Wednesday, February 24, 2010

Breath Of One Existence

I don’t look at a man and think: man

Not, for that matter,

Do I think him ox or pig.

He is I. And as meaningless.

Shinkichi Takahashi’s poem Man lets us peak around the corner of consciousness. Around that corner is a world void of rational rhetoric and guilt-filled beliefs. In the open fields around that corner is another aspect of our conscious mind, and it beckons us to comprehend the fact that we physically form what we think and believe.

Takahashi poignantly points out that we are not just human; humanity is our vehicle of choice. We ride it using multiple existences. Our beliefs, thoughts and feelings in those realities instantly materialize in this reality, but our concept of time creates lapses between them so we can feel what we think. Takahashi meaningless comment is well placed. In the scheme of being consciousness, we experience events and meet other forms of consciousness, which we cannot perceive in this level of awareness.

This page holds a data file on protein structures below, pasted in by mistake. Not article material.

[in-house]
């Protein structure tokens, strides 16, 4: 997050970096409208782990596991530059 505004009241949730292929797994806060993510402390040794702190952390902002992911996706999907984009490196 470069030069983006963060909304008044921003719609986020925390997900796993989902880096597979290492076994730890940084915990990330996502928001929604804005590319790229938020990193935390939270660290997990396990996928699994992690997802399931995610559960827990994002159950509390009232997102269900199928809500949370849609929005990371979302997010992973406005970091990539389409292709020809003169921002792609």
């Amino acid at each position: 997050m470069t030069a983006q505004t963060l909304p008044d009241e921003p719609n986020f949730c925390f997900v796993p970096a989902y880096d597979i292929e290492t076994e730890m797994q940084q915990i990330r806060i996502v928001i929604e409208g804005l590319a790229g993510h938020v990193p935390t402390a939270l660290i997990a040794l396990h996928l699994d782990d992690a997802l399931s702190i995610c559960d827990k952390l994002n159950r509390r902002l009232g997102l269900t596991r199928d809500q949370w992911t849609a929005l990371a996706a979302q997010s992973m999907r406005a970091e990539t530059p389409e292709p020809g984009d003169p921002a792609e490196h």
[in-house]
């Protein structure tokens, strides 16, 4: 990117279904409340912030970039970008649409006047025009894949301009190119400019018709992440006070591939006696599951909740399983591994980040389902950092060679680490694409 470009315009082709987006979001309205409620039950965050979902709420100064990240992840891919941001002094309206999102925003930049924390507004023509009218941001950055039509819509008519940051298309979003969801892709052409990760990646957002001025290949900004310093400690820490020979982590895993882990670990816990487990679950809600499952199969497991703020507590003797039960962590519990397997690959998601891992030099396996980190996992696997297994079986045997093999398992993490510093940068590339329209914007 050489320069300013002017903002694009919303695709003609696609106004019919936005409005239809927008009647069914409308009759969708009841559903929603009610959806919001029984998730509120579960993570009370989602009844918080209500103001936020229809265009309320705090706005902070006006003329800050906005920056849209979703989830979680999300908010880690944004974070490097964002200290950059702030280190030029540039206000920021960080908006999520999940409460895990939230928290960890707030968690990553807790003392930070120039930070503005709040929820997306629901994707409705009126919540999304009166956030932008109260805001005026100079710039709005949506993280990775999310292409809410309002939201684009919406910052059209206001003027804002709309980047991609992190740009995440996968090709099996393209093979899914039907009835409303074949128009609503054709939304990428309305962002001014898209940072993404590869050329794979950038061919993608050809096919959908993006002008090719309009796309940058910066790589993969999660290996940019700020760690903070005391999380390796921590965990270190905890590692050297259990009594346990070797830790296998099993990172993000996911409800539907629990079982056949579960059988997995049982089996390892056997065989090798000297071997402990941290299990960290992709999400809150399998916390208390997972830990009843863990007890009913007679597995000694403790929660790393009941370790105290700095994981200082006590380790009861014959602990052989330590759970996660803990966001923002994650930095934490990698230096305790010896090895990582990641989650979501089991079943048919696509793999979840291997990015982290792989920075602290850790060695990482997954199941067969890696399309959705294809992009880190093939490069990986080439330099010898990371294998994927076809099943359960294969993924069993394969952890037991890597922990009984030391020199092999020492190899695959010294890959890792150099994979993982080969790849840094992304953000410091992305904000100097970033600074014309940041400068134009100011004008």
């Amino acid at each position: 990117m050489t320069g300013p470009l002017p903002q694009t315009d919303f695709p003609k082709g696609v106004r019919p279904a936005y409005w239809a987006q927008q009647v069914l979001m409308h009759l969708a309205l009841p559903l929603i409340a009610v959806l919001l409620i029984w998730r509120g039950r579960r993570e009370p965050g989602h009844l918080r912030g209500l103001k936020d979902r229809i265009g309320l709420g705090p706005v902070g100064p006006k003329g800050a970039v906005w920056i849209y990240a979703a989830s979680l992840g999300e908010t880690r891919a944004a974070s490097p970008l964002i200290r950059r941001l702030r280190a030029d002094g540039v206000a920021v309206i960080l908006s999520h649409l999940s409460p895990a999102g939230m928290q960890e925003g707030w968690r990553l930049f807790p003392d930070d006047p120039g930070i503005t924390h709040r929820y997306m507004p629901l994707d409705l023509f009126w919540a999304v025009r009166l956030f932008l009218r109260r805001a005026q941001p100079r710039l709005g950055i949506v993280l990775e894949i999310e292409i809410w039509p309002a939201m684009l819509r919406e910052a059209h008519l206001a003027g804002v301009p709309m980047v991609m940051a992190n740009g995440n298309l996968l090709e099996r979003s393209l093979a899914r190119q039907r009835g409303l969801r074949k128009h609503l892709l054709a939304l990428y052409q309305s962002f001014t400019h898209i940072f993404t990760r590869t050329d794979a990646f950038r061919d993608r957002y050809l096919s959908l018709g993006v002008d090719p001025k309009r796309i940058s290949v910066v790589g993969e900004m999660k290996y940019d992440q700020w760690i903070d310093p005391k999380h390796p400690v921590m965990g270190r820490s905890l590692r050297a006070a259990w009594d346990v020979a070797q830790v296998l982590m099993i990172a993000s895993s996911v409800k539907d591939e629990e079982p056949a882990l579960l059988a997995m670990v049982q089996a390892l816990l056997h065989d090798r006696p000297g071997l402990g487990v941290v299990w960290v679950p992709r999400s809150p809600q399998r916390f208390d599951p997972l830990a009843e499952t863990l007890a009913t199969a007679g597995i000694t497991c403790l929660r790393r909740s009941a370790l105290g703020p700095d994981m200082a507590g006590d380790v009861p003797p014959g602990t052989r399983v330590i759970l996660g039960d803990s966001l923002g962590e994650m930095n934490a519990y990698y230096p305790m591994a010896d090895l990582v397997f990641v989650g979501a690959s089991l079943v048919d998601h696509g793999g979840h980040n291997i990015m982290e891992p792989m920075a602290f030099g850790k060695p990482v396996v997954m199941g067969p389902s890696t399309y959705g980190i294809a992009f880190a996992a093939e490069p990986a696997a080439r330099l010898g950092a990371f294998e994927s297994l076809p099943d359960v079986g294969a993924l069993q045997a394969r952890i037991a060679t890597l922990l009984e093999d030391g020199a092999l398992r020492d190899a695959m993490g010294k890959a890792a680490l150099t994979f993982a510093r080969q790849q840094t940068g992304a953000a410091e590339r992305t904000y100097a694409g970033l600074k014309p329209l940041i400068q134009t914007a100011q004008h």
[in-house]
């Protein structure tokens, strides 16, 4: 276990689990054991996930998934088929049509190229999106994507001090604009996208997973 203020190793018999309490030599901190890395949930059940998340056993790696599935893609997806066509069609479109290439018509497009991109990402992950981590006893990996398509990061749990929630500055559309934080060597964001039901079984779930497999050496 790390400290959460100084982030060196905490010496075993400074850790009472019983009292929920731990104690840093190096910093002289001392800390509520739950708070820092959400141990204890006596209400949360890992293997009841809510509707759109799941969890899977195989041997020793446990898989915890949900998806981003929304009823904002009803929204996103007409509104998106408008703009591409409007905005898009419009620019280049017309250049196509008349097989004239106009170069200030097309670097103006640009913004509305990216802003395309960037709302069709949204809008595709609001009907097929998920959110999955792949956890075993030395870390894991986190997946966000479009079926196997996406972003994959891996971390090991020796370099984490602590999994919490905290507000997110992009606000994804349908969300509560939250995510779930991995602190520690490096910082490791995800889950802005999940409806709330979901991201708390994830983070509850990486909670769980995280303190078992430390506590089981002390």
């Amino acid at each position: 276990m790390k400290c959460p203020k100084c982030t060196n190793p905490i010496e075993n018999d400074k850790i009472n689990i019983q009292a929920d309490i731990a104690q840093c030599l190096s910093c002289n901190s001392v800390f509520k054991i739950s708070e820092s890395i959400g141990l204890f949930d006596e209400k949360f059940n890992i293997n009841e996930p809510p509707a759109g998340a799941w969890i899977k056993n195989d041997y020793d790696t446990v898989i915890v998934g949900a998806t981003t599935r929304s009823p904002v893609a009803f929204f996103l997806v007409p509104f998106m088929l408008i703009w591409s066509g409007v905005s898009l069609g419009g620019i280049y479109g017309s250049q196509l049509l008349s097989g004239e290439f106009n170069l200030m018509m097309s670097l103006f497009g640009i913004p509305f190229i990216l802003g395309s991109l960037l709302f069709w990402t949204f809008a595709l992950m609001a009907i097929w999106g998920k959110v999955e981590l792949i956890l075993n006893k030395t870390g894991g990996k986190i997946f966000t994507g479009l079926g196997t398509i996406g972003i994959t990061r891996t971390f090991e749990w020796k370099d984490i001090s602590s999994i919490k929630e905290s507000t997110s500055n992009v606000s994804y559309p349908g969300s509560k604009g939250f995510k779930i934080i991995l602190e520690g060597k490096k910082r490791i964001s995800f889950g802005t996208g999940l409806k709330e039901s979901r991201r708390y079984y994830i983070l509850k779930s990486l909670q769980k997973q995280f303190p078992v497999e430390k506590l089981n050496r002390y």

The rhythm of birth and death can be looked at as air inhaled and then exhaled. We feel our breath as it enters and leaves us. We are not breath, but without it we would not physically exist. Our lives go in and out of us. They are us, but they are not us. So the life we live is part of us, but not all of us. We are the I that has meaning in all the meaningless time related experiences. So we don't have to look at man and say man; we could say man is the breath of one existence.

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